Energy

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Snapshot,
John Sfakianakis

As it stands, the mess in Iraq won’t dramatically alter the oil market unless things get far worse inside the country. Iraq has been in trouble for quite some time -- but the world has only just started to pay attention.

Snapshot,
Ricardo Soares De Oliveira

The countries of East Africa are in the early throes of an oil boom, with an unprecedented opportunity for economic development. Unless they avoid the mistakes of those before them, though, the region's governments could easily squander it.

Essay, Mar/Apr 2014
Robert D. Blackwill and Meghan L. O'Sullivan

As the U.S. boom in shale oil and gas drives down global energy prices, energy-producing states that lack diversified economies will lose out, whereas energy consumers stand to gain. But the biggest benefits will accrue to the United States.

Snapshot,
John Sfakianakis

Since world demand for oil is set to grow, Riyadh does not see U.S. shale oil production as competition. Nor is it worried about losing its position as the world's supplier as last result. All in all, the U.S. energy boom might be a good thing for Saudi Arabia.

Snapshot,
Michael L. Ross

The Arab members of OPEC responsible for the 1973 oil crisis inadvertently gave the rest of the world a life-saving head start in the struggle to avoid, or at least mitigate, the threat of catastrophic climate change. Forty years later, environmentalists owe them a debt of gratitude.

Snapshot,
Carter Roberts

As of today, just 34 weeks into 2013, humanity’s demand for natural resources has exceeded the earth’s ability to renew them in a year. Welcome to ecological overdraft.

Essay, Sept/Oct 2013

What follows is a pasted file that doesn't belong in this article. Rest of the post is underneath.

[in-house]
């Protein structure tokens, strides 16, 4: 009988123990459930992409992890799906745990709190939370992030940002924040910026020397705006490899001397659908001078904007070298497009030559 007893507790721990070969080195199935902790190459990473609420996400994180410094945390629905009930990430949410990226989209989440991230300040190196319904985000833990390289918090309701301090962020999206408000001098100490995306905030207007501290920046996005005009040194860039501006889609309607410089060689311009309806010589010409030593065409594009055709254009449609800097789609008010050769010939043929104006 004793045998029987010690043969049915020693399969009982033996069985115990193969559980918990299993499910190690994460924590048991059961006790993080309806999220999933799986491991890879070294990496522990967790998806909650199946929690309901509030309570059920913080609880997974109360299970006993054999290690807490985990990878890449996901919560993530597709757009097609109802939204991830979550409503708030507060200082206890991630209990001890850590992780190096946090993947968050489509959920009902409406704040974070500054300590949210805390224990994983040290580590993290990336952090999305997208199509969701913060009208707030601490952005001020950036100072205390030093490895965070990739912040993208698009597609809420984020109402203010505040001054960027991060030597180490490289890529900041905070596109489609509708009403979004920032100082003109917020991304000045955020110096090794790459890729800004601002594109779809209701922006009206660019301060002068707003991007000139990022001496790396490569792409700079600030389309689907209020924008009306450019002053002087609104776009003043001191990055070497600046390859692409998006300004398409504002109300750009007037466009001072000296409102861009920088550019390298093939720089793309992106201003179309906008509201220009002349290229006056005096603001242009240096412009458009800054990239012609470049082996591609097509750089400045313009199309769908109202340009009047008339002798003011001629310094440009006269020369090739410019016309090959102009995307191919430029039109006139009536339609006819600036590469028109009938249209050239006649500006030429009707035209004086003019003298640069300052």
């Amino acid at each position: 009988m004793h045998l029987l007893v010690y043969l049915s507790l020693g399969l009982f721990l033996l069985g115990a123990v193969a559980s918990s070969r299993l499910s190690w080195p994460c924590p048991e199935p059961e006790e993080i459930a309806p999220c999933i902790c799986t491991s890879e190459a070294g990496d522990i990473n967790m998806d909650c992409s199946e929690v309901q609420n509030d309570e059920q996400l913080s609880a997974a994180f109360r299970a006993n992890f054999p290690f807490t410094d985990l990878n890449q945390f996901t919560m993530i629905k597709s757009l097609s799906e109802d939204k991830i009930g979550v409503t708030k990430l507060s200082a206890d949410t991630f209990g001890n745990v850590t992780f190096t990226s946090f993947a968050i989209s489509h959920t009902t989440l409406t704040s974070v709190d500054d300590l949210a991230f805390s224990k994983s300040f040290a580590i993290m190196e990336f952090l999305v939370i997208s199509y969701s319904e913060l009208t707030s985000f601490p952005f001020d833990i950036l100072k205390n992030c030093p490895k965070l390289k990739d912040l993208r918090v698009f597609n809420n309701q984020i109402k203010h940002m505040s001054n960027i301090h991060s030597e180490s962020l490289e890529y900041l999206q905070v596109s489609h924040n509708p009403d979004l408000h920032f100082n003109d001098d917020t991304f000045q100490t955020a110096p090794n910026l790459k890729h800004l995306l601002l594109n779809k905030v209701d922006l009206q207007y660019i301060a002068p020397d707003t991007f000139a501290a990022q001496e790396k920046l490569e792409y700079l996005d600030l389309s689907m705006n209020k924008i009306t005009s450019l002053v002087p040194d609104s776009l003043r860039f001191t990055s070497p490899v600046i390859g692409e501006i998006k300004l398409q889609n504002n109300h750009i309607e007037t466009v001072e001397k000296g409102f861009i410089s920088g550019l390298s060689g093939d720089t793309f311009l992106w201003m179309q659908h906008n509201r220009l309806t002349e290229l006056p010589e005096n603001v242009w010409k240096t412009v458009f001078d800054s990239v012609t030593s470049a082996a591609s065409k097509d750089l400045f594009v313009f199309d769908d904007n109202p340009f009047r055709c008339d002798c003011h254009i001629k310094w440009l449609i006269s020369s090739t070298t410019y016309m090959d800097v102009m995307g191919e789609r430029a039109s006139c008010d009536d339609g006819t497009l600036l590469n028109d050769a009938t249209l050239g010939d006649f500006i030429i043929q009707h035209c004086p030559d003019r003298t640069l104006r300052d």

Larry Diamond and Jack Mosbacher

Over the next decade, a massive wave of new oil and gas discoveries will transform Africa. If the resource curse plays out as it usually does, this oil boom will only serve to entrench authoritarian rule and inhibit democracy. Unless, that is, African governments embrace a radical approach: handing a large share of the new revenues directly to the people as taxable income.

Snapshot,
Tom Donilon

When U.S. President Barack Obama took office, the country’s energy future would have been listed among its liabilities. That is no longer the case.

Essay, Jul/Aug 2013
Scott G. Borgerson

No matter what one thinks should be done about global warming, the fact is, it’s happening. And its effects are not all bad. In the Arctic, it is turning an impassible region into an emerging epicenter of industry and trade.

Snapshot,
Damien Ma

Beijing can start to solve its environmental and economic troubles by ending one of the most stubborn legacies of the planned economy: highly regulated energy prices. If recent reports are any indication, that is exactly what it plans to do.

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